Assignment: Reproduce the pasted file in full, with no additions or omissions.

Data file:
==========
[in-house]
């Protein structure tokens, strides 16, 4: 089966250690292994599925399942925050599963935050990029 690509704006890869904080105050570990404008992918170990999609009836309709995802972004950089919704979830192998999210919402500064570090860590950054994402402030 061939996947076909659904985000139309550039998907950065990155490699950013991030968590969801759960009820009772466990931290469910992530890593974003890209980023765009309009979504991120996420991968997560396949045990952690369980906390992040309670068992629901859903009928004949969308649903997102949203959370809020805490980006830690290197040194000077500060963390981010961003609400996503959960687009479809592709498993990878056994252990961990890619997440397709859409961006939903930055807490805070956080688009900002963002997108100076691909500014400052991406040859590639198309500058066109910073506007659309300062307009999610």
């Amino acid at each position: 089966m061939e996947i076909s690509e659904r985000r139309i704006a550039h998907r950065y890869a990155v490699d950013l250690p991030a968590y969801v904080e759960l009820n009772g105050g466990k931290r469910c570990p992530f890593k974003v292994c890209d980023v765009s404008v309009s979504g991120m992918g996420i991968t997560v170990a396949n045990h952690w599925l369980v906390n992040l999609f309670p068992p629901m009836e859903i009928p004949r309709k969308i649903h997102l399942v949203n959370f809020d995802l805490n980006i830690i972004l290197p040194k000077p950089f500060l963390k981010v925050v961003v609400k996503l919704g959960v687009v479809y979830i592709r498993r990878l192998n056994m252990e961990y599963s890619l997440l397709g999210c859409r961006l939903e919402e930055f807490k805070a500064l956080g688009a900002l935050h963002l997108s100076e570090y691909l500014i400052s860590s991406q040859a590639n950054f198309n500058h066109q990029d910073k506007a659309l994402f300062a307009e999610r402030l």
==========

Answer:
[in-house]
């Protein structure tokens, strides 16, 4: 089966250690292994599925399942925050599963935050990029 690509704006890869904080105050570990404008992918170990999609009836309709995802972004950089919704979830192998999210919402500064570090860590950054994402402030 061939996947076909659904985000139309550039998907950065990155490699950013991030968590969801759960009820009772466990931290469910992530890593974003890209980023765009309009979504991120996420991968997560396949045990952690369980906390992040309670068992629901859903009928004949969308649903997102949203959370809020805490980006830690290197040194000077500060963390981010961003609400996503959960687009479809592709498993990878056994252990961990890619997440397709859409961006939903930055807490805070956080688009900002963002997108100076691909500014400052991406040859590639198309500058066109910073506007659309300062307009999610």
């Amino acid at each position: 089966m061939e996947i076909s690509e659904r985000r139309i704006a550039h998907r950065y890869a990155v490699d950013l250690p991030a968590y969801v904080e759960l009820n009772g105050g466990k931290r469910c570990p992530f890593k974003v292994c890209d980023v765009s404008v309009s979504g991120m992918g996420i991968t997560v170990a396949n045990h952690w599925l369980v906390n992040l999609f309670p068992p629901m009836e859903i009928p004949r309709k969308i649903h997102l399942v949203n959370f809020d995802l805490n980006i830690i972004l290197p040194k000077p950089f500060l963390k981010v925050v961003v609400k996503l919704g959960v687009v479809y979830i592709r498993r990878l192998n056994m252990e961990y599963s890619l997440l397709g999210c859409r961006l939903e919402e930055f807490k805070a500064l956080g688009a900002l935050h963002l997108s100076e570090y691909l500014i400052s860590s991406q040859a590639n950054f198309n500058h066109q990029d910073k506007a659309l994402f300062a307009e999610r402030l």